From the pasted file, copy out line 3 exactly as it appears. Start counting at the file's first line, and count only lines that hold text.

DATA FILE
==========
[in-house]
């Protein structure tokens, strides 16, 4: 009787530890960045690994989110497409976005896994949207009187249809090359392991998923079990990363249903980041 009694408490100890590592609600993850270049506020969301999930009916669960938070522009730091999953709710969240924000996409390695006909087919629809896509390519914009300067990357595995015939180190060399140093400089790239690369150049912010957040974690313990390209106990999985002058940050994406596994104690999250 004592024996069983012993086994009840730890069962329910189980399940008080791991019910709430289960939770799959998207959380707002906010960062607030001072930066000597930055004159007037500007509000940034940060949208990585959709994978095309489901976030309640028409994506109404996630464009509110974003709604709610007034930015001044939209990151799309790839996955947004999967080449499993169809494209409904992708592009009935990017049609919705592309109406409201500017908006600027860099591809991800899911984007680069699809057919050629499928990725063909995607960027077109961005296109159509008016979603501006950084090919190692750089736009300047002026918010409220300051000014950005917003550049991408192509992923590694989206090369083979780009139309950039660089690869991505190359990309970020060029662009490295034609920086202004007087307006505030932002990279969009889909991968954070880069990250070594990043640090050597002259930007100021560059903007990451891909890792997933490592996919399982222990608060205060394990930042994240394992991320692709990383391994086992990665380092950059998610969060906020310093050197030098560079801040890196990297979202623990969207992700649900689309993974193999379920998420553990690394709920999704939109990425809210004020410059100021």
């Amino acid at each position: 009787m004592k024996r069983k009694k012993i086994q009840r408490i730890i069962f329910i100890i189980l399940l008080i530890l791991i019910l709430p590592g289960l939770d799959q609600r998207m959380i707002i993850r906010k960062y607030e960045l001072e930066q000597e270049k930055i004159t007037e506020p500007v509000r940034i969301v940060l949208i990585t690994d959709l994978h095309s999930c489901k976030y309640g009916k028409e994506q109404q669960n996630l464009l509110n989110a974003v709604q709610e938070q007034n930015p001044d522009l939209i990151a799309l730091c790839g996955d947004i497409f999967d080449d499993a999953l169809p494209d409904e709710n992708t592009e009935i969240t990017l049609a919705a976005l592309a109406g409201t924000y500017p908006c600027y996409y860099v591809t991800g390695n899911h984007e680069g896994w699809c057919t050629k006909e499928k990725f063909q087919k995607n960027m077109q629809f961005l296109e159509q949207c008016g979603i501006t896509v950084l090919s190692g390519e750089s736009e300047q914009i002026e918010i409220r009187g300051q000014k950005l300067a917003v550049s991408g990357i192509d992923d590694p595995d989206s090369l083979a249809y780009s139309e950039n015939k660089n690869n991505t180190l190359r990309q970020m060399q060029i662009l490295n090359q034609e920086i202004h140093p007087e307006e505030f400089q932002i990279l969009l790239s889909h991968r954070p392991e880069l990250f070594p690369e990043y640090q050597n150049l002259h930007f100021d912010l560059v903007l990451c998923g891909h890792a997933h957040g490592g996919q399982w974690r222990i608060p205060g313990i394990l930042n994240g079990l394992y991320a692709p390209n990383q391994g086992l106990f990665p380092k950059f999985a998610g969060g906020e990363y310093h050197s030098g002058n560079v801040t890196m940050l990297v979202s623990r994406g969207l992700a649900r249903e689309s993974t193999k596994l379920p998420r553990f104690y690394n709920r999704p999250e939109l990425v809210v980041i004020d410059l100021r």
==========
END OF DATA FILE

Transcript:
């Amino acid at each position: 009787m004592k024996r069983k009694k012993i086994q009840r408490i730890i069962f329910i100890i189980l399940l008080i530890l791991i019910l709430p590592g289960l939770d799959q609600r998207m959380i707002i993850r906010k960062y607030e960045l001072e930066q000597e270049k930055i004159t007037e506020p500007v509000r940034i969301v940060l949208i990585t690994d959709l994978h095309s999930c489901k976030y309640g009916k028409e994506q109404q669960n996630l464009l509110n989110a974003v709604q709610e938070q007034n930015p001044d522009l939209i990151a799309l730091c790839g996955d947004i497409f999967d080449d499993a999953l169809p494209d409904e709710n992708t592009e009935i969240t990017l049609a919705a976005l592309a109406g409201t924000y500017p908006c600027y996409y860099v591809t991800g390695n899911h984007e680069g896994w699809c057919t050629k006909e499928k990725f063909q087919k995607n960027m077109q629809f961005l296109e159509q949207c008016g979603i501006t896509v950084l090919s190692g390519e750089s736009e300047q914009i002026e918010i409220r009187g300051q000014k950005l300067a917003v550049s991408g990357i192509d992923d590694p595995d989206s090369l083979a249809y780009s139309e950039n015939k660089n690869n991505t180190l190359r990309q970020m060399q060029i662009l490295n090359q034609e920086i202004h140093p007087e307006e505030f400089q932002i990279l969009l790239s889909h991968r954070p392991e880069l990250f070594p690369e990043y640090q050597n150049l002259h930007f100021d912010l560059v903007l990451c998923g891909h890792a997933h957040g490592g996919q399982w974690r222990i608060p205060g313990i394990l930042n994240g079990l394992y991320a692709p390209n990383q391994g086992l106990f990665p380092k950059f999985a998610g969060g906020e990363y310093h050197s030098g002058n560079v801040t890196m940050l990297v979202s623990r994406g969207l992700a649900r249903e689309s993974t193999k596994l379920p998420r553990f104690y690394n709920r999704p999250e939109l990425v809210v980041i004020d410059l100021r």